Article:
Peeps festival celebrates kitschy candy with Pa. roots

Posted: December 31, 2013

BETHLEHEM - About an hour up the Northeast Extension of the Pennsylvania Turnpike, there's a Peep show going on that's fun for the whole family, and the only chicks on display are the ones that have beaks.

In its fifth year, PeepsFest is a two-day homage to those dollops of marshmallows with beady eyes that are coated in shades of shimmery sugar.

The festival, which includes Peeps sculptures, Peeps craftmaking, a Peeps disco and a Peeps diorama contest, culminates tonight - New Year's Eve - with the dropping of an 85-pound lighted Peeps chick.

"This is our third year. We treat it like a vacation," said Robin Keppler, 42, who brought her family of four to PeepsFest from Bergen County, N.J. "We are fans of the Peeps."

Keppler wasn't kidding. Her 8-year-old daughter, Sarah, was picked as a "Peeps fan of the week" on Facebook last year, she said. Yesterday, Sarah Keppler was decked out head-to-toe in Peeps gear, including Peeps socks she swore smelled like the candies, although that statement was not vetted for accuracy by this reporter.

"We come mostly for the food," Sarah Keppler said. "They're just so yummy!"

Just Born, the company that makes Peeps, has been located in this old steel town since 1932, when Sam Born moved his candy store from Brooklyn, N.Y. Just Born also makes Mike and Ikes, Hot Tamales and Goldenberg's Peanut Chews.

In 1953, Born purchased Rodda Candy Co. of Lancaster, where "women with tubes were making quirky little marshmallow birds," said Just Born's vice president of trade relations and corporate affairs, Matthew Pye.

Born's brother, Bob, was able to mechanize the Peeps-making process and cut production time of the chicks from 27 hours to six minutes. The Peeps lost their Peep wings in the pursuit of modernity and have been flightless and streamlined ever since.

When Peeps marked their 60th birthday this year, the state Senate adopted a resolution honoring the company that was co-sponsored by 22 senators, proving they can agree on fluff.

Athough Peeps have been a staple of Easter baskets since the 1950s, only in the last couple of decades have they taken their place at the pop-culture lunch counter alongside other kitschy foods like Spam, Jell-O and Twinkies.

Pye credits the rise of Peeps to hundreds of Peeps diorama contests around the world, the best-known of which is held annually by the Washington Post.

According to Pye, one-third of all Peeps sold are purchased not for eating but for playing with, crafting or decorating.

Then there's what Pye calls "the dark side of Peeps," like Peeps-eating contests, Peeps science experiments and Peeps jousting - when two Peeps, each armed with a toothpick, face off in a microwave death battle.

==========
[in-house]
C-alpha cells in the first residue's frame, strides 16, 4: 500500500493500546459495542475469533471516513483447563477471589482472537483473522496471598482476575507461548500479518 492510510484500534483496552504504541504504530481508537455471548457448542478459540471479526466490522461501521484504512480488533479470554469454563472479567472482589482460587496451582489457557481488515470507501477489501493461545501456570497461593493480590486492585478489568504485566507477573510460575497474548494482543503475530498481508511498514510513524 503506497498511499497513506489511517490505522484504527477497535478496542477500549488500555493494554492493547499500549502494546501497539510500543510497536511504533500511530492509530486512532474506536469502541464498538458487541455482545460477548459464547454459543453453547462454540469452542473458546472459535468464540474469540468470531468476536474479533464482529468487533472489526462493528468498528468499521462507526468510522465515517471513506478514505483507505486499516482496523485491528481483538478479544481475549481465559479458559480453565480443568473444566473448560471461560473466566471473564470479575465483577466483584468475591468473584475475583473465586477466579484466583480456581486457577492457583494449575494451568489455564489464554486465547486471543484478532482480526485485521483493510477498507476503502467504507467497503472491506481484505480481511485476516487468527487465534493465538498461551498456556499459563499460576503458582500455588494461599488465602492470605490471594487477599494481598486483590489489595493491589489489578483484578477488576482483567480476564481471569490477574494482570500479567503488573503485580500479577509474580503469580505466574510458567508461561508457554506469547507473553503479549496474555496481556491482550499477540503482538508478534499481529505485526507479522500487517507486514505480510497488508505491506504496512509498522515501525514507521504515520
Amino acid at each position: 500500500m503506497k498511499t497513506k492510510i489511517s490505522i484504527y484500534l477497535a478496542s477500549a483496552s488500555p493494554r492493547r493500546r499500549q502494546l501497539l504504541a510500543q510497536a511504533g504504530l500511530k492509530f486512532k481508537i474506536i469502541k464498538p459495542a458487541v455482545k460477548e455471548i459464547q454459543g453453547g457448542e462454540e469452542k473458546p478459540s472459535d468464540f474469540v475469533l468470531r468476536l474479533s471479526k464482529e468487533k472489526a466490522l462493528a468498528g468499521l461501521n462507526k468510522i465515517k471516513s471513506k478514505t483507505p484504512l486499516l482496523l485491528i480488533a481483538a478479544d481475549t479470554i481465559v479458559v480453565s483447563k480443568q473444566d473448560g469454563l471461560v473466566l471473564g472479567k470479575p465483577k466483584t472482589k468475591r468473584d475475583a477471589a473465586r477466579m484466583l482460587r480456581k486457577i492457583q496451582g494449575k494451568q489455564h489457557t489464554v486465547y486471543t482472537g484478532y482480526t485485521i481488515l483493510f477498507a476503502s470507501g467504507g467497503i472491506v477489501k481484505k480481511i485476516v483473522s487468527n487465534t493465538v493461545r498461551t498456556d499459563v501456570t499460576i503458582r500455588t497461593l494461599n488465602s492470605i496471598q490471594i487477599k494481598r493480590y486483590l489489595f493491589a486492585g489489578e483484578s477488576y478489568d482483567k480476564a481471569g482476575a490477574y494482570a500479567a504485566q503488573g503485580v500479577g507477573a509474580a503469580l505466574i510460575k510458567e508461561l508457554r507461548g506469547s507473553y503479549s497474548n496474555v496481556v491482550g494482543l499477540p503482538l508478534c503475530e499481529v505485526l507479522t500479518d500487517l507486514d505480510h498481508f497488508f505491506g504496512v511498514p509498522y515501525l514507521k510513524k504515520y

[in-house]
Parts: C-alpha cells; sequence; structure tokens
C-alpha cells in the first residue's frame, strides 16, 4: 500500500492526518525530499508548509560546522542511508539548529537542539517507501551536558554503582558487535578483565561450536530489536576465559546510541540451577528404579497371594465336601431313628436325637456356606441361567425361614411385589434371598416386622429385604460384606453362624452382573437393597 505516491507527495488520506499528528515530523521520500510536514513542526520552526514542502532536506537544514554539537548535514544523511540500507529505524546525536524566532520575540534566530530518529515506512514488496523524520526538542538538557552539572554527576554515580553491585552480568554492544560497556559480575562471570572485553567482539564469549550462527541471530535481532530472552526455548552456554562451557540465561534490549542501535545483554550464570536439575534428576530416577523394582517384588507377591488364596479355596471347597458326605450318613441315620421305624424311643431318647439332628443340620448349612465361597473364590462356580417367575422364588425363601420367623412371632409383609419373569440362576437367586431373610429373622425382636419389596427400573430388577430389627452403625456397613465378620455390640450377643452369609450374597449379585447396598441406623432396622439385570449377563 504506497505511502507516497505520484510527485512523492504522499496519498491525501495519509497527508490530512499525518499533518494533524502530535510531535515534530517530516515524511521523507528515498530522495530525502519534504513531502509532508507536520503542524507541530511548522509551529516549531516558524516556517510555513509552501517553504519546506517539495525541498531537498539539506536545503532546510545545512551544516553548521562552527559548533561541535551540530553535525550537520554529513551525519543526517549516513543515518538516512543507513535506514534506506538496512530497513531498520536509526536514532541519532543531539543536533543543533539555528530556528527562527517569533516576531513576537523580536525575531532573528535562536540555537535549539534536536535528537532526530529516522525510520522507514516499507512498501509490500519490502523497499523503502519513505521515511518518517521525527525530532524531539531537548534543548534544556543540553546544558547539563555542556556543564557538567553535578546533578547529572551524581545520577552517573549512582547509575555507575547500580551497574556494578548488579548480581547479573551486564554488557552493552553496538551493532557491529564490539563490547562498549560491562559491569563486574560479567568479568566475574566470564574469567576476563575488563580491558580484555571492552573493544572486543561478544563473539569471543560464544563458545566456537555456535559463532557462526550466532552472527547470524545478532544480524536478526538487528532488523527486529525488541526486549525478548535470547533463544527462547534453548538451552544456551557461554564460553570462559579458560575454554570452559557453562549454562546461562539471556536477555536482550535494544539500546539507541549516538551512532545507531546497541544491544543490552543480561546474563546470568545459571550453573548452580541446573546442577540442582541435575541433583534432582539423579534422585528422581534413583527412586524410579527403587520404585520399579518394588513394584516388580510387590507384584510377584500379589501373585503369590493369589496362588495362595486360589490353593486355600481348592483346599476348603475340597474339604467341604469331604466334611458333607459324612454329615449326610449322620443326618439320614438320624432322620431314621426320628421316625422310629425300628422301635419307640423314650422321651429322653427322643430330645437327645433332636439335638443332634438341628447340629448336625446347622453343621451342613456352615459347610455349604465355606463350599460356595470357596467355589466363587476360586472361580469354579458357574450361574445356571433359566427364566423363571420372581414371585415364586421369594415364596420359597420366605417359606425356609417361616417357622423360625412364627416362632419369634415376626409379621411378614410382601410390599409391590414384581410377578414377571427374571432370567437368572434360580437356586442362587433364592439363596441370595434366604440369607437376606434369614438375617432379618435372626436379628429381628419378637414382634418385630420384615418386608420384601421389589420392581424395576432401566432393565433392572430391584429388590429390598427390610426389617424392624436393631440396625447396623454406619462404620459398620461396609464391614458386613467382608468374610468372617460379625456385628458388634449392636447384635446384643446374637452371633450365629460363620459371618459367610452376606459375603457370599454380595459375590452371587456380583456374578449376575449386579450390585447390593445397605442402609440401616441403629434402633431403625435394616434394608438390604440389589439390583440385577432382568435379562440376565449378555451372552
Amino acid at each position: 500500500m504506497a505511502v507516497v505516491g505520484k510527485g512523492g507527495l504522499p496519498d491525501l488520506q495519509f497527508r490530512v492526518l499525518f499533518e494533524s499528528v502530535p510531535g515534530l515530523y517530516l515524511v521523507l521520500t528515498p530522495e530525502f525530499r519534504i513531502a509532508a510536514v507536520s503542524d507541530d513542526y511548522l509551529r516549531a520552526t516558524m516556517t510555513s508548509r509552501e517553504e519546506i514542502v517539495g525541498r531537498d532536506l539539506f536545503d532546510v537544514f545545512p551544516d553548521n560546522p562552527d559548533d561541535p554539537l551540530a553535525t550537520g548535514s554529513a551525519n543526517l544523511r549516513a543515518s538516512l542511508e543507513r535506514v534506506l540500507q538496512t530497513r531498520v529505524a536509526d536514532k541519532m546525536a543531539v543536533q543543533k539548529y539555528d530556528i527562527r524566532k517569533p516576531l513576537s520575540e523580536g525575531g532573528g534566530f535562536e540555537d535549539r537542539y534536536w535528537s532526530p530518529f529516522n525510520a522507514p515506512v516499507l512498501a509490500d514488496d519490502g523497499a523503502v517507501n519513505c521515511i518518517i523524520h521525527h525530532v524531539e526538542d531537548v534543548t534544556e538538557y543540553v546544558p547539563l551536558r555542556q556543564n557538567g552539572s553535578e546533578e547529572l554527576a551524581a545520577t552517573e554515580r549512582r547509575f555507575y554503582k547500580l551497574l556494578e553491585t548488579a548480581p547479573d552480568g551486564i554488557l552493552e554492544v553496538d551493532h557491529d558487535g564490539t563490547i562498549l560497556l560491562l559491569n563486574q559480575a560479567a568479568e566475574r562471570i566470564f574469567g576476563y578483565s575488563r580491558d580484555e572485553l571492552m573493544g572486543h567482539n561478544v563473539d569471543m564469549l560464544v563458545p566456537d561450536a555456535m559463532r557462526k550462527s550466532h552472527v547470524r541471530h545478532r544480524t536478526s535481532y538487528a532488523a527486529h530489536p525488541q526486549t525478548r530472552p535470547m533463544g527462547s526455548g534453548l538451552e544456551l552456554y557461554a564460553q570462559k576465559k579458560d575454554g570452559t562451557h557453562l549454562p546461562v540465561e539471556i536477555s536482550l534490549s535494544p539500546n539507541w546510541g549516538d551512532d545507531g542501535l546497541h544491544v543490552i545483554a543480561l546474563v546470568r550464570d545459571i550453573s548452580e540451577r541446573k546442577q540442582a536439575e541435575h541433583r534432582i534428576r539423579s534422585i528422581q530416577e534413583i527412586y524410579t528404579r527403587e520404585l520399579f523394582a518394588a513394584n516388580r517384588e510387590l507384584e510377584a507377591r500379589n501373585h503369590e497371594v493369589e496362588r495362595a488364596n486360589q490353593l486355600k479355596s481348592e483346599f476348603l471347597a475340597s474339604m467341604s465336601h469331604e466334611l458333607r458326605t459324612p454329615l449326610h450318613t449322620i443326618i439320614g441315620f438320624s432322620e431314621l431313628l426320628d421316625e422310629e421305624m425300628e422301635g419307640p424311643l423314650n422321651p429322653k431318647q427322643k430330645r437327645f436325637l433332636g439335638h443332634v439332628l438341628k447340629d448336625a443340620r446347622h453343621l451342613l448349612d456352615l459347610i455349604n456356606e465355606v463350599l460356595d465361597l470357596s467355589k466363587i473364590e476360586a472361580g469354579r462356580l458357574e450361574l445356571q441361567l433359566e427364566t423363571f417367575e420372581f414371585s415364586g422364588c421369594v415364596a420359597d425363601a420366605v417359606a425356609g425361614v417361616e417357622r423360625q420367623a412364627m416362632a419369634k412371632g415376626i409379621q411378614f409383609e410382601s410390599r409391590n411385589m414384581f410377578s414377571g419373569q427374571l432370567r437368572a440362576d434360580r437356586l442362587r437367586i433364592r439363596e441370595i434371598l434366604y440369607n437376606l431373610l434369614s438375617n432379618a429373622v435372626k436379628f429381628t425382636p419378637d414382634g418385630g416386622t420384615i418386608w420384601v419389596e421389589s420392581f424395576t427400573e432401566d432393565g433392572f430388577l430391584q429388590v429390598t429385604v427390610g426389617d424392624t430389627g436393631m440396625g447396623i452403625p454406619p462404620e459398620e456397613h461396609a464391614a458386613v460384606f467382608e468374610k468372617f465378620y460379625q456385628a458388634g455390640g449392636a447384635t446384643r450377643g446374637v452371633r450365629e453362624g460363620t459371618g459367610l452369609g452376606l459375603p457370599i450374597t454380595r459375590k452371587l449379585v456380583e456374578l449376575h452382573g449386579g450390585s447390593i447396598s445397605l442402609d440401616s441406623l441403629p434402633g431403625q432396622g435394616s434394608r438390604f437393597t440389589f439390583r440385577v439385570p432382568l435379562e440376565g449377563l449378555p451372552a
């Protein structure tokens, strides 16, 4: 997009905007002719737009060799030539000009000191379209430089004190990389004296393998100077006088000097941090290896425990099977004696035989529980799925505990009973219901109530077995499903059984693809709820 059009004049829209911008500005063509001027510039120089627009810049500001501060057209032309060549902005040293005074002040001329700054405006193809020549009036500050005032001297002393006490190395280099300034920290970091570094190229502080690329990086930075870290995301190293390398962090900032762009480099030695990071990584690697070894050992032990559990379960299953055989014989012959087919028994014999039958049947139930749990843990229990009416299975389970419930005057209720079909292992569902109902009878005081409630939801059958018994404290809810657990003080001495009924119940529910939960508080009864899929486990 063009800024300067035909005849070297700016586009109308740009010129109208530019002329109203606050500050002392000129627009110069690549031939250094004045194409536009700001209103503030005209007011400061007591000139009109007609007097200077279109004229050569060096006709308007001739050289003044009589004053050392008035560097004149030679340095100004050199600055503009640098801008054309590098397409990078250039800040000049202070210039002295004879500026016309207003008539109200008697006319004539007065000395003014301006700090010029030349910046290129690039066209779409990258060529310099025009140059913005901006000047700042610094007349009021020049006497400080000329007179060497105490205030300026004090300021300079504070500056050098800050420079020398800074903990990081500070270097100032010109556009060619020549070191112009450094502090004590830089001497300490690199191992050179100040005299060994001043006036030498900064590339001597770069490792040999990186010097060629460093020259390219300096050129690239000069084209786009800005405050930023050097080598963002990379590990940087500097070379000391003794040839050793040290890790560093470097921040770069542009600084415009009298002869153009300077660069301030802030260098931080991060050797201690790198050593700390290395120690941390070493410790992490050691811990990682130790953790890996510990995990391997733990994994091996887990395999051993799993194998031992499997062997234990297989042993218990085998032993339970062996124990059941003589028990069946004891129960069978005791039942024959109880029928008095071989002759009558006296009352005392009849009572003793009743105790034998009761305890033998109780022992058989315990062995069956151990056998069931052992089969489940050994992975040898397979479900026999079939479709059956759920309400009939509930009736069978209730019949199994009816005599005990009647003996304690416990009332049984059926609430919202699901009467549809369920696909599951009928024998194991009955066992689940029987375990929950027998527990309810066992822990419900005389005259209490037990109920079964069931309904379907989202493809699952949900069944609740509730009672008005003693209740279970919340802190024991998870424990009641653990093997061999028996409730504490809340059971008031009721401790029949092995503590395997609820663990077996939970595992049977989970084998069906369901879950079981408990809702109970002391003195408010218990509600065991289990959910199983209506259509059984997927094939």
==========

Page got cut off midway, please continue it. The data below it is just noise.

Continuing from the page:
For those who do eat the confections, there is always a ritual. Pye said the most common practice involves consuming the head first, then the tail, then the body.

But Rose Reinhard, 48, of Whitehall, Lehigh County, who brought her teen daughter and 12-year-old twin girls to PeepsFest, does it differently.

"You have to eat the eyes first," she said. "The eyes have to be picked off so they can't see what you're doing to them."

Kathy Pecoraro, 68, of Hunterdon County, N.J., who came with her grandsons to the festival, likes her chicks stale.

"I open the package for one to two hours, let them get crusty and then eat them," she said.

That's nothing compared to Robin Keppler, the Peeps fanatic, who leaves her Peeps open for a month before consuming them.

About 10,000 people are expected to attend PeepsFest over its two-day run from yesterday until 5:15 p.m. today, when the 4 1/2-foot fiberglass Peep is dropped in celebration of the New Year.

Although the festival is only in its fifth year, the dropping of the Peep on New Year's Eve has been a tradition in Bethlehem for the last 12 years, Pye said.

When asked why New Year's is a good time to celebrate a candy typically associated with Easter, Pye proclaimed that Peeps are "great all year round."

The Peeps brand has been pushing beyond the boundaries of Easter since the 1960s, when seasonal Peeps like Christmas trees were introduced. Now there are Valentine's Day Peeps and Halloween Peeps, but the company is looking into creating an every-day, year-round product, Pye said, adding that he's not worried about hurting the "mystique" of Peeps by doing so.

Along with flavors like lemonade and bubblegum, which already exist in the Peep universe, Just Born is preparing to launch grape and cherry Peeps next summer, according to Pye. A hot-cocoa-flavored Peep is under consideration, he said.

But no matter what color or flavor Peeps take next, they all are still made of marshmallow and, like one of the brand's slogans, they remind us that "Inside, we're all the same."


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